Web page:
Young baseball players take to some of the island's dozens of diamonds,
with the RFK Bridge in the background.
Other park additions include the planting of 4,000 trees in tandem with PlanNYC’s Million Trees initiative, as well as new waterfront pathways designed by RGR Landscape Architecture that offer scenic views along the East River. Elements remaining to be finalized are the restoration of shorelines—including sea wall, riprap, and areas of natural beach, as well as several more ball fields and a path providing access to a new bridge connecting to the Bronx Greenway.
The project marks a milestone for RISF, which manages the island as a public-private partnership with the New York City Department of Parks and Recreation. Aimee Boden, executive director of RISF, said the new work complements additions such as the 2005 Icahn Stadium and the Sportime tennis center, completed last year. “I really hope that this galvanizes the island,” she said, “and brings it to its place as a regional park facility where New York City goes to play.”
Copyright © 2003-2010 | The Architect's Newspaper, LLC.
^ That's an excellent aerial view of Randall's Island and the Triborough (JFK) and Hell Gate Bridges.
A few days old, but...
On Randalls Island, Private Schools Play Free
By JENNY ANDERSON
June 13th, 2010
On a blazing May afternoon, a group of lanky seventh- and eighth-grade softball players from the Dalton School were locked in a fierce battle against a rival private school, St. Hilda’s & St. Hugh’s. The championship game was being played on Randalls Island, on an immaculately manicured field that sparkled in the sunlight. Not far away, boats chugged along the East River.
Nearby, Nightingale-Bamford was battling Brearley in lacrosse, and softball players from Trevor Day were practicing for their own championship game.
In 2006, these private schools and 15 others offered to contribute $52.6 million toward the construction and refurbishment of sports fields on the island, in exchange for a guarantee that they could have two-thirds of the fields from 3 to 6 p.m. on school days in the spring and fall. A coalition of public school parents, community groups and park advocates, arguing that the city had no right to grant private schools special access to public land, sued to overturn the deal and won.
But the city built the fields anyway, and today, the private schools are, in effect, getting at no cost what they had been willing to pay millions to secure.
In 2010, during the coveted 3 to 6 p.m. weekday slot, independent private schools used the fields 56 percent of the time, compared with 13 percent for public schools, according to the Department of Parks and Recreation. The balance of the playing time during those hours was taken up by other private schools, including Catholic schools, which were not part of the agreement; local youth groups; and community organizations like the Harlem Little League.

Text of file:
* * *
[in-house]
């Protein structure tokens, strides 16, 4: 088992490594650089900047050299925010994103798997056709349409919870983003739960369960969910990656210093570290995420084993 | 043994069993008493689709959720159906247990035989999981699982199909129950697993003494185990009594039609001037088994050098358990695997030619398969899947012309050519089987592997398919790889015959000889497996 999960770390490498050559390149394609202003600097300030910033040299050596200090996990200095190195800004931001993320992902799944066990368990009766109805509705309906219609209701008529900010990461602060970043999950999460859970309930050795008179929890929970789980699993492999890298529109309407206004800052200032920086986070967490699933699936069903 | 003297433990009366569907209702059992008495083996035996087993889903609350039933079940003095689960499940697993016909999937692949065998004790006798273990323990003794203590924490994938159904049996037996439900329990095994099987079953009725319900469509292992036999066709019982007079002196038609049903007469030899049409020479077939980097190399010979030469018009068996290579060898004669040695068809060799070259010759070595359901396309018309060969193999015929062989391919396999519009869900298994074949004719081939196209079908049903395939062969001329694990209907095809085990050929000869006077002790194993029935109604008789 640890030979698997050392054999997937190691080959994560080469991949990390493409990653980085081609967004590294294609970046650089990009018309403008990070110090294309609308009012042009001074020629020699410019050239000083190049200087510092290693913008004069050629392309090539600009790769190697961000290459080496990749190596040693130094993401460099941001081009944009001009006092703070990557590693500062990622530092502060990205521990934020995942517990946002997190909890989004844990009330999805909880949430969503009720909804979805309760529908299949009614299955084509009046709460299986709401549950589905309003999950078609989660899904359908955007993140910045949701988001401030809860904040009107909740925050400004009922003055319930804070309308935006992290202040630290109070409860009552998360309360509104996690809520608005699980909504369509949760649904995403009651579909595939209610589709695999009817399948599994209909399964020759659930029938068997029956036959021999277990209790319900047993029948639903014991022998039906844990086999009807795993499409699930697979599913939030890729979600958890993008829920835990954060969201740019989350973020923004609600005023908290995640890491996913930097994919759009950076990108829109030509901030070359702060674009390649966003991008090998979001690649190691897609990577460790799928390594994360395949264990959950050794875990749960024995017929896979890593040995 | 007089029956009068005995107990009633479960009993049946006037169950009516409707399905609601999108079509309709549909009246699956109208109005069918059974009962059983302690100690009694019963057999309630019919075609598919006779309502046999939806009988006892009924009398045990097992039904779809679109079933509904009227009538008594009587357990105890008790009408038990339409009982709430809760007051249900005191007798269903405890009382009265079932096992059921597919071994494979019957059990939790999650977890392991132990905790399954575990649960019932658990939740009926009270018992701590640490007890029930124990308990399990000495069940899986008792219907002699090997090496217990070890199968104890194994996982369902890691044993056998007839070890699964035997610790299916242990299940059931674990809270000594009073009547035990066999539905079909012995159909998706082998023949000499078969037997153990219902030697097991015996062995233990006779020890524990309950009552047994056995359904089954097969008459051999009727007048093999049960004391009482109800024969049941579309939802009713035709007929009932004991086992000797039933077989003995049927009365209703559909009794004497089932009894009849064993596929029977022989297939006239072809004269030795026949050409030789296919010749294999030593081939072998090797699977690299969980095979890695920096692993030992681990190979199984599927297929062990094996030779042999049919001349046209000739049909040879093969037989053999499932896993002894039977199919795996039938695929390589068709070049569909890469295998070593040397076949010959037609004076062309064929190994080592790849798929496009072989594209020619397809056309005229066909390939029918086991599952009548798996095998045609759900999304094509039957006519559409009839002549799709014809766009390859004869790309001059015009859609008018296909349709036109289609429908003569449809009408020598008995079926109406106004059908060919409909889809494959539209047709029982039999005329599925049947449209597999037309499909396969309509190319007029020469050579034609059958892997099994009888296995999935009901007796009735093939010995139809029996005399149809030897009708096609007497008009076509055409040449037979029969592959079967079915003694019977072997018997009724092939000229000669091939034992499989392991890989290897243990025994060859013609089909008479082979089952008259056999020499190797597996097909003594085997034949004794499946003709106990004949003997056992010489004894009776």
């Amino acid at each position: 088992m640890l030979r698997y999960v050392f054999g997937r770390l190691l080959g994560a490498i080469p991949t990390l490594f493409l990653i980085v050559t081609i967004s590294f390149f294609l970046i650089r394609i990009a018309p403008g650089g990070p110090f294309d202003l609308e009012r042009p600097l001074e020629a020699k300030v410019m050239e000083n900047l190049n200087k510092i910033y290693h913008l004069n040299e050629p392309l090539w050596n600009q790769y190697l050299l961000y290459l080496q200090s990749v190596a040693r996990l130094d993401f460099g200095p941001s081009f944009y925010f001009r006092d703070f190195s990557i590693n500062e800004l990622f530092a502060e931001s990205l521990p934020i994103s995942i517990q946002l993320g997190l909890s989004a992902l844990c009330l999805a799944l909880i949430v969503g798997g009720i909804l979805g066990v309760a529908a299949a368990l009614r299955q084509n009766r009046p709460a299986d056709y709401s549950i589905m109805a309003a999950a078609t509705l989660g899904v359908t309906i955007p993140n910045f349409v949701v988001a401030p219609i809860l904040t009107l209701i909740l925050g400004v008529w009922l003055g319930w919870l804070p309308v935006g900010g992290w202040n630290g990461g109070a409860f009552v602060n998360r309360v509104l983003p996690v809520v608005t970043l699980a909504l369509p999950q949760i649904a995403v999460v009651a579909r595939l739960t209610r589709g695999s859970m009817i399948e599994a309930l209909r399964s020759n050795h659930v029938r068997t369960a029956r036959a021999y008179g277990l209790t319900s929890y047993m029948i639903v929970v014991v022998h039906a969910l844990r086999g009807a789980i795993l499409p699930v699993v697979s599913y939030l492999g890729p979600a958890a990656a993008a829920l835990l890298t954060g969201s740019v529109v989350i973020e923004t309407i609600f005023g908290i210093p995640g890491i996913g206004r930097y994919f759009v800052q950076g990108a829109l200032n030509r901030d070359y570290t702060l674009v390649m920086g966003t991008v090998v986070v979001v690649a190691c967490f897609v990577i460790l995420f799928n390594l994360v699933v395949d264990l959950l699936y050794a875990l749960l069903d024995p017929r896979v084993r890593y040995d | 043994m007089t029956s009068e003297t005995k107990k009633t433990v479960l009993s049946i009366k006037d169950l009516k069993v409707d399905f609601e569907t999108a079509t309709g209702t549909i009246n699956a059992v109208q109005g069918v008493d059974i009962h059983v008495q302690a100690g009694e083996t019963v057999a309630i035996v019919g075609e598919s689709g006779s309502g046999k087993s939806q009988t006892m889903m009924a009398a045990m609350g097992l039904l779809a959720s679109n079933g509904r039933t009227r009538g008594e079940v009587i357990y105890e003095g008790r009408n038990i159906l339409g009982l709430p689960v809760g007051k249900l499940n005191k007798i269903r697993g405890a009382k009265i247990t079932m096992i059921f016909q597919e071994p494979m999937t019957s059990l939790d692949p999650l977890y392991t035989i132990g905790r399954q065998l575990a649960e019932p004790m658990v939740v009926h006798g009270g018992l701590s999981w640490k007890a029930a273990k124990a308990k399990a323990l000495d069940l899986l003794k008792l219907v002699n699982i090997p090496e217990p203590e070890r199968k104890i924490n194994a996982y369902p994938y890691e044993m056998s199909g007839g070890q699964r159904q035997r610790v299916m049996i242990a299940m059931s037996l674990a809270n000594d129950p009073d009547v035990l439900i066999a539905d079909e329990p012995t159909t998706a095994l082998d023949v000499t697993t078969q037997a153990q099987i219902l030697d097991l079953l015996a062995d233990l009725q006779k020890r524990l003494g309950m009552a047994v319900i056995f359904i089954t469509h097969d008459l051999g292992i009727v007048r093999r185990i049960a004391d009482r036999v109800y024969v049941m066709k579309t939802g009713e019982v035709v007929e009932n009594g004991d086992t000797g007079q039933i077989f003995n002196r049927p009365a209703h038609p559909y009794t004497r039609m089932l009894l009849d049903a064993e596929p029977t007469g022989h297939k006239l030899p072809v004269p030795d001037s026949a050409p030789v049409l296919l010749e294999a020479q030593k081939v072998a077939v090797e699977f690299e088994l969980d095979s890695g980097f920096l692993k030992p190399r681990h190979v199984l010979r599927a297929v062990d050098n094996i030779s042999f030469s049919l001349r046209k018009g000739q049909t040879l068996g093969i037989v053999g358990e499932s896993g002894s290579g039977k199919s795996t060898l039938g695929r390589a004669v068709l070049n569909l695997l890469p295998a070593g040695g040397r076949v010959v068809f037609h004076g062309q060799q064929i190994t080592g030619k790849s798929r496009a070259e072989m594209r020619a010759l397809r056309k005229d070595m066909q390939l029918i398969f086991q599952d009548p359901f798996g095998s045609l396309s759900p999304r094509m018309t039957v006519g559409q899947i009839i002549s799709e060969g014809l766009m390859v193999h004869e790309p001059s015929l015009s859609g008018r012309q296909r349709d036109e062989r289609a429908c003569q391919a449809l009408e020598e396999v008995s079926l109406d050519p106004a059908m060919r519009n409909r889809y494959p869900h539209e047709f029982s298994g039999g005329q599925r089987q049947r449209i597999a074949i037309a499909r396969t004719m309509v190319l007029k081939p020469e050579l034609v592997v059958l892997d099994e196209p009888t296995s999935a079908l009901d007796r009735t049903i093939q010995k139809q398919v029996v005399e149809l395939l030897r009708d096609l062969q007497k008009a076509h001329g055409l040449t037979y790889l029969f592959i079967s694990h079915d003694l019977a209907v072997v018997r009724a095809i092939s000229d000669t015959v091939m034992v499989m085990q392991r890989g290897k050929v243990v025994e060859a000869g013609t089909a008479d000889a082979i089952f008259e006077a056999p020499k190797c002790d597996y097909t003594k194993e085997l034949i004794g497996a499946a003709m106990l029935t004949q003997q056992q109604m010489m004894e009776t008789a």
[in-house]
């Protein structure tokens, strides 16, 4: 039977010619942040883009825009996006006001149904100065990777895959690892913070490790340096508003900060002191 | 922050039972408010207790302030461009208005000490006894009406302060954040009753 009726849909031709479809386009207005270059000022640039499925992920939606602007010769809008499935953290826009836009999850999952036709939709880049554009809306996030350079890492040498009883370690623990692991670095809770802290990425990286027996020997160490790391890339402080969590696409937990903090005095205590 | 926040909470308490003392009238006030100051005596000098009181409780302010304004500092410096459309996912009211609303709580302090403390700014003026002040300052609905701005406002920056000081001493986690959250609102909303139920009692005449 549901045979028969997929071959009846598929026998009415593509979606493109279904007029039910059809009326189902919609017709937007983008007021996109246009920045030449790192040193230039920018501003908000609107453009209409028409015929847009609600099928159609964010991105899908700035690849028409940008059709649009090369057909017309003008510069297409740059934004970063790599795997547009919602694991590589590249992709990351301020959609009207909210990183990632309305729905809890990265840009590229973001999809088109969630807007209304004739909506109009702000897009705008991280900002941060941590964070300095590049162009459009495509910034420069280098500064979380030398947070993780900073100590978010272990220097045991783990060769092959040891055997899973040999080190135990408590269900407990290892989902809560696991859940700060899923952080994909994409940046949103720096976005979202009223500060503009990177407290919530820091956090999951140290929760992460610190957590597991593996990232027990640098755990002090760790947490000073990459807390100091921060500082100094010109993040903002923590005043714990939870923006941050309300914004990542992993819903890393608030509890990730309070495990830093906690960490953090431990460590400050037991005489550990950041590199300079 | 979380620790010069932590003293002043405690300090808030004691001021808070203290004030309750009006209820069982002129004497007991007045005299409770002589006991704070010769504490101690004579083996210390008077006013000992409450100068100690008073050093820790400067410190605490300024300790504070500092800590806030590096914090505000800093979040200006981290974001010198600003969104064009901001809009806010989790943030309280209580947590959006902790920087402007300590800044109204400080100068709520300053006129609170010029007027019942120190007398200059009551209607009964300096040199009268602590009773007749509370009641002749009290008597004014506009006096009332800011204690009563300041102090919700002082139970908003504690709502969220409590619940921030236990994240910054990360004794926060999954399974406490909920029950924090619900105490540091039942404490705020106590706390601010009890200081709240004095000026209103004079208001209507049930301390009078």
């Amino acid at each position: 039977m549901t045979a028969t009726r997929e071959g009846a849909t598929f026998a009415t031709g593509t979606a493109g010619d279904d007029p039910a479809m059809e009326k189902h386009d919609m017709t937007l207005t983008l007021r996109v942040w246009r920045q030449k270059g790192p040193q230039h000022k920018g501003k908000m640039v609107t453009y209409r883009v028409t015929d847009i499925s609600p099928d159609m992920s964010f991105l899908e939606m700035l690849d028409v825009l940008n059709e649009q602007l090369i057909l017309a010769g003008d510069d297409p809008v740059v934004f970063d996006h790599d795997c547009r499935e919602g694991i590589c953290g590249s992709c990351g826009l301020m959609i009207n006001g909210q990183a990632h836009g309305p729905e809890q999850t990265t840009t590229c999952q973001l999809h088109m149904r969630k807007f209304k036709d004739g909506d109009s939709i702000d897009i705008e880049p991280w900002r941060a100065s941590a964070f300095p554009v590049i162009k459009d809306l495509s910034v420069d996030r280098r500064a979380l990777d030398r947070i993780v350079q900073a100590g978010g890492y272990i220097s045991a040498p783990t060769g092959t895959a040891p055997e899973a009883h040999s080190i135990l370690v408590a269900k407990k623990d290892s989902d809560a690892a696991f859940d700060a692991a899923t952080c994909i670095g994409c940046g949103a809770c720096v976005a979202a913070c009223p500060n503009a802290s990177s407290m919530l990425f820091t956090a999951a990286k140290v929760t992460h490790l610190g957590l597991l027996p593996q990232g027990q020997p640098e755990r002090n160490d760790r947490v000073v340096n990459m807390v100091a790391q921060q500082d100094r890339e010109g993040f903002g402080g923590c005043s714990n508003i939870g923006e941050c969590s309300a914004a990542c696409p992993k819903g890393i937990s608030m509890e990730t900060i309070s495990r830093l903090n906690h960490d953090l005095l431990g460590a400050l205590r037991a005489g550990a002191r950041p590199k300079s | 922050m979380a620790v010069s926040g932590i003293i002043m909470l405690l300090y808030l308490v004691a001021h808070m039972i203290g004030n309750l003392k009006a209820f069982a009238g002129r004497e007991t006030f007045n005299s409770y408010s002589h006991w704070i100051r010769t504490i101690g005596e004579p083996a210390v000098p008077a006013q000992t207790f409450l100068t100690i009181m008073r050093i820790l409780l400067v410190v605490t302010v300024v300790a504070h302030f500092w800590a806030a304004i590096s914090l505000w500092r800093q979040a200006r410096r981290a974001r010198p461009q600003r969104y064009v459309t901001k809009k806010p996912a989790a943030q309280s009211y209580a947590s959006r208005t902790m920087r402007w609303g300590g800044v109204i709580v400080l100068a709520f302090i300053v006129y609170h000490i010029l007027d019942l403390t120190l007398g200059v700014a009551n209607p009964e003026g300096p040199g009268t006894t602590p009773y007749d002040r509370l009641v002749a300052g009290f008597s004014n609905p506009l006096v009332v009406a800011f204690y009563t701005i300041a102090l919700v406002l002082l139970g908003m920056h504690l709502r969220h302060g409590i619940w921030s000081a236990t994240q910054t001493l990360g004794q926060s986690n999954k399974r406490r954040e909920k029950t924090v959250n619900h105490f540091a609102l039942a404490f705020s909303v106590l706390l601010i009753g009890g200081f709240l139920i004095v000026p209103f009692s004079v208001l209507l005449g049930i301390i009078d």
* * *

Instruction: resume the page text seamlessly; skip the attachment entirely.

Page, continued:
Adrian Benepe, the parks commissioner, called the court decisions “unfortunate” and said everything the city did was “on the up and up and with a great civic purpose.”
The fields have benefited a far broader group than just the private schools, he said.
Counting evenings and weekends, adult leagues, youth leagues and community-based organizations accounted for 83 percent of total field use in 2010, according to the parks department.
And Mr. Benepe said he still thought the private school deal would be a good one for the city.
“What the litigation achieved is letting the private schools off the hook,” he said. “The private schools were subsidizing a great public benefit without a requirement to do so.”
The debate over the use of the island highlights some of the challenges inherent in public-private partnerships. “It seemed like it would be win-win for public schools and private schools and community groups, because we would have so many more fields,” said Richard J. Davis, head of the Randalls Island Sports Foundation, a nonprofit that raises money for the island and oversees its care in conjunction with the parks department.
But protests came swiftly. Opponents said the deal amounted to private usurping of public land, and even worse, it was sealed without public discussion. “We thought that it wasn’t appropriate legally and otherwise to make such drastic changes to public parks without consulting with the community,” said Marina Ortiz, one of the plaintiffs, who lives in East Harlem.
In February 2008, a judge nullified the deal, saying it should have been approved by the Uniform Land Use Review Procedure, also known as Ulurp, a rigorous process that requires major projects to be reviewed by the local community board and borough president and approved by the City Planning Commission and City Council.
The schools and the city devised a new deal, with the schools paying $44 million for use of 50 percent of the fields during the after-school hours and guaranteeing that public schools would get 40 percent of the use.